"It's super fun once you get used to it. It's something that you'll always have, you'll never forget it. It's handy if you ever need to build something in your home and it's just a good skill to have."

Labour shortage is a very serious issue for kitchen cabinet industry (Part 1)

It cannot be overstated: the Canadian kitchen cabinet industry is facing a serious labour shortage issue – and there are signs that it will get worse if the industry and government does not immediately take action. The Canadian Kitchen Cabinet Association is sounding the alarm bell to heighten awareness and accelerate strategies to attract and retain workers in the industry.

In its Fall 2021 study on labour shortages in our country, the Business Development Bank of Canada (BDC) reported:Labour shortage is not a new phenomenon in Canada, yet the pressure has intensified in recent years. More than half (55%) of Canadian entrepreneurs are struggling to hire the workers they need, leaving them with no choice but to work more hours, as well as delay or refuse new orders.”

There are many signs that the situation may have passed the tipping point.

  • Ontario Chamber of Commerce reported a total of 62 percent of Ontario businesses are confronting labour shortages and they expect this to be a long-term problem.
  • Canadian Apprenticeship Forum states skilled trades require an average of 75,000 new apprentices to be hired every year in the next five years in order to meet the demand.
  • Buildforce Canada reports the construction industry requires 309,000 new recruits by 2030.

What kitchen cabinet businesses are experiencing with its labour force is not unique, yet this industry must find solutions to its labour shortage issues or its future prosperity – perhaps survival – is in question. This industry in Canada employs almost 25,000 and Statistics Canada employment figures reveal there is currently a ten percent job vacancy rate. So, there is a significant shortfall of labour today.

Then there is the matter of a greying workforce. The federal government recently launched a campaign to promote skilled trades after its recent projections that estimate 700,000 skilled trades workers are expected to retire between 2019 and 2028. On this point, one CKCA member revealed that his company will have 40 percent of its workforce retiring in the next five years.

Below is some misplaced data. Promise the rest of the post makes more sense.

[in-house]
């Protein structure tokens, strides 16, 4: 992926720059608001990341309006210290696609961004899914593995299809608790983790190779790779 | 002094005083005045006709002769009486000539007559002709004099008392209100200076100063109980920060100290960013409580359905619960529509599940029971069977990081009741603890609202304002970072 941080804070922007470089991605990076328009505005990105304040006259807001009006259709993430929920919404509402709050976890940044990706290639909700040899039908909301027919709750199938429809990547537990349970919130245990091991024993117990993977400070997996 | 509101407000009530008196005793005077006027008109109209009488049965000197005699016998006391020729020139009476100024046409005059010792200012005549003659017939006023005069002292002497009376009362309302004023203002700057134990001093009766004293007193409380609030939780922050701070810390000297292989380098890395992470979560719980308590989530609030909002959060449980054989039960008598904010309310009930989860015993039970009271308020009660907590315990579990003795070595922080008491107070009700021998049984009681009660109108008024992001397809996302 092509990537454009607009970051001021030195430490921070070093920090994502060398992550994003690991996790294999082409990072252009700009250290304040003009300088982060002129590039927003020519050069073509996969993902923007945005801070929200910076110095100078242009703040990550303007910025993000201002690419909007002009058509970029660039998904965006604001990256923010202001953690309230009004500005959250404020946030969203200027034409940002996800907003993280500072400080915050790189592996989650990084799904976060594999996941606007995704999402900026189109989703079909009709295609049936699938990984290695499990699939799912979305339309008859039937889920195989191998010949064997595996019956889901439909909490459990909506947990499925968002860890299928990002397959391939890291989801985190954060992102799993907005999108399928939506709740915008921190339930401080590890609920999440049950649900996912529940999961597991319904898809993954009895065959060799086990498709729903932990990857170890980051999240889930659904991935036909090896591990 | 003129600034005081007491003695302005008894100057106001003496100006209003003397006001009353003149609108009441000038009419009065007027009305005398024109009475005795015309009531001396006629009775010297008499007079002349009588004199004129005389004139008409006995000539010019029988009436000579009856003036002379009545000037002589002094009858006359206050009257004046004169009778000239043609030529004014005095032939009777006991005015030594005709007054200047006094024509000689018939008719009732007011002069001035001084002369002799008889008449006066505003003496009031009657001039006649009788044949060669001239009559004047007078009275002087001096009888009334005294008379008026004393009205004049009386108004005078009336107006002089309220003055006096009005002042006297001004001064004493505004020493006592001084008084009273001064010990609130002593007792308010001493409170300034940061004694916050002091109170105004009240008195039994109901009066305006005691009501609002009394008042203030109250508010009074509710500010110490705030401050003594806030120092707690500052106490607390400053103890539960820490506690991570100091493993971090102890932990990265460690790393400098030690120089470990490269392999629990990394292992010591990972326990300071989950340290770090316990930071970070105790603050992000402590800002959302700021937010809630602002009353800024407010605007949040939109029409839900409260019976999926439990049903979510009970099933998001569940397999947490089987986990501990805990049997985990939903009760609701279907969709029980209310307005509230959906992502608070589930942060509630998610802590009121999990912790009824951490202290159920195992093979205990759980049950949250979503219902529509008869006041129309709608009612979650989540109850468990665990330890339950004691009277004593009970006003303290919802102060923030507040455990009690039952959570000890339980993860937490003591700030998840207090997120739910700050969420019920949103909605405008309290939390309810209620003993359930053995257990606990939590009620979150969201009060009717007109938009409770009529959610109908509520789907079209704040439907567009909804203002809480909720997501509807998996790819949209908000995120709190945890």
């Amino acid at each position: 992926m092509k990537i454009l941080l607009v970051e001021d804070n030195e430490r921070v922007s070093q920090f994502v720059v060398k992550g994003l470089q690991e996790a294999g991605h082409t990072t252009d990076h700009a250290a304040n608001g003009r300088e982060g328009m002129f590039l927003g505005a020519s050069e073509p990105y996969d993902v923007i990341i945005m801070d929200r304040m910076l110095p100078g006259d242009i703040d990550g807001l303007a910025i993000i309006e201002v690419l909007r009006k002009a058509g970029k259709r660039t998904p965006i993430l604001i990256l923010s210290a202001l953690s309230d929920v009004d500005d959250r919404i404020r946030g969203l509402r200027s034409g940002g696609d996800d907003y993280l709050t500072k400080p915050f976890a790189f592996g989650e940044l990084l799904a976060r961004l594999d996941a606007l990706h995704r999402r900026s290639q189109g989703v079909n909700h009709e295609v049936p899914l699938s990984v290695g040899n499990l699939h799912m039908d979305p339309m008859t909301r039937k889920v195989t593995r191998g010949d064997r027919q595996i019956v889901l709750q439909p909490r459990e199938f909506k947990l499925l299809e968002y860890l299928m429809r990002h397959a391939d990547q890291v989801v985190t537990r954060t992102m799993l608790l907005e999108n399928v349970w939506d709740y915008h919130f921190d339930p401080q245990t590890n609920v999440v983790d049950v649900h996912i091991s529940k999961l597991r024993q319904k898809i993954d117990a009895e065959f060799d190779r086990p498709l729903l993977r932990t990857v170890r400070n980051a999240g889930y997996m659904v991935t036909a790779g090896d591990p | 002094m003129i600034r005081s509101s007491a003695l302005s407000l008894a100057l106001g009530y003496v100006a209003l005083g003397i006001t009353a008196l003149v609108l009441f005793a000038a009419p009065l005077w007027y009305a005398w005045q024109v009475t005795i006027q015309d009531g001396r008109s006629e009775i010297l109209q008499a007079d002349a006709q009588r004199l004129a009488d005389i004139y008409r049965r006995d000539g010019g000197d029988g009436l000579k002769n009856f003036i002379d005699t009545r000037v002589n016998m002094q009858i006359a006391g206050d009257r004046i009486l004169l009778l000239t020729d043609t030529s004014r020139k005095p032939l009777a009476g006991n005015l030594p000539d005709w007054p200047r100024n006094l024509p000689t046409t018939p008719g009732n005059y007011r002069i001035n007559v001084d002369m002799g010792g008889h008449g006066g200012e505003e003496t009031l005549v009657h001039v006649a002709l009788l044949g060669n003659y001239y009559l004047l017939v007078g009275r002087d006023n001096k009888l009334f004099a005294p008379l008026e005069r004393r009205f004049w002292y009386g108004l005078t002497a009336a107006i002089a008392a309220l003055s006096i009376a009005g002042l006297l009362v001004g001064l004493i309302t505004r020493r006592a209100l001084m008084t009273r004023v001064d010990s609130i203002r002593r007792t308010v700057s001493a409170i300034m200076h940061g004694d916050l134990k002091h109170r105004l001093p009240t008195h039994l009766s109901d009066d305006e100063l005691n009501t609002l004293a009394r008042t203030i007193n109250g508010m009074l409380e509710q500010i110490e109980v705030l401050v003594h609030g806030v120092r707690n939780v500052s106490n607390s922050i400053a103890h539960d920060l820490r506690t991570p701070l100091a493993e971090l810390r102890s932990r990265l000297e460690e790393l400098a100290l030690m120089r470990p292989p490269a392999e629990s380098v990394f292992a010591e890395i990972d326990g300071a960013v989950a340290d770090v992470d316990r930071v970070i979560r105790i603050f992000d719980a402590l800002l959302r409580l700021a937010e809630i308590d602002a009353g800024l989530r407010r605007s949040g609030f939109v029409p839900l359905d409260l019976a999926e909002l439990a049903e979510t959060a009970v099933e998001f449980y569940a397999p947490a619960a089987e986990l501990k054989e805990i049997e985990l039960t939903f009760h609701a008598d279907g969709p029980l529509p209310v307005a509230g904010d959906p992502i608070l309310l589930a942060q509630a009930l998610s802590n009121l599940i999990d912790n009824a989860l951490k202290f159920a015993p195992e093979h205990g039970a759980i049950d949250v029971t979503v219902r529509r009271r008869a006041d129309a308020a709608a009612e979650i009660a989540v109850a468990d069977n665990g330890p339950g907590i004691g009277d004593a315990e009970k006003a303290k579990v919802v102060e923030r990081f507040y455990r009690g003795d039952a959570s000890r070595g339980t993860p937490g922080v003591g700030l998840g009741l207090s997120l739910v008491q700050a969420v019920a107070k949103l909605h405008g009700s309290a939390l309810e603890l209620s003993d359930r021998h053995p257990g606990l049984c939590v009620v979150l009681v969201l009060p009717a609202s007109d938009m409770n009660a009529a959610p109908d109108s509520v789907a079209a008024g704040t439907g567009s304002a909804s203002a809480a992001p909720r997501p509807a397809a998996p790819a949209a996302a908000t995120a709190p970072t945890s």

Technology also creates a challenge for all skilled labour industries. The World Economic Forum estimates that 44 percent of the skills that employees currently have will need to change by 2025. So, industries today must not only plan to recruit and train thousands, but adopt upskilling and engagement strategies that will retain talent – just in order to keep the doors open.

To address this complex issue, the CKCA advanced a policy statement on the skilled labour shortage in Canada:

The CKCA and the Wood Manufacturing Council calls for support from industry and government in: 1) communicating the benefits of working in the kitchen cabinet industry, while building educational programs that include mentorship and relevant skills training, 2) financial assistance for the retention and re-training of employees for shops investing in automation and continuous improvement, and 3) creating a support network that promotes and makes more accessible existing tools that address shared labour challenges. (CKCA policy statement can be read here.)

Watch for – Part 2: CKCA reviews proposed solutions addressing the labour shortage problem in Canada.

Century Initiative – 100 million by 2100

The Century Initiative is pushing for 100,000 million new Canadian into Canada by 2100. Just another example of how immigration and other factors are being tackled by different groups to address the growing shortage of workers into Canada. It is predicted that our GDP will drop to 1.6% if we stay on the current trajectory and do nothing, Century Initiative proposes 2.6% as a healthier goal.
Here’s some of the info the Century Initiative is tracking all more can be found in their informative report here. 
  • Trends in Canada’s population as of October 2020, Canada’s population was approximately 38 million.  Ontario has the highest proportion of the country’s population (39%), followed by Quebec (23%), British Columbia (14%), and Alberta (12%). The rest of the provinces each hold less than 5%.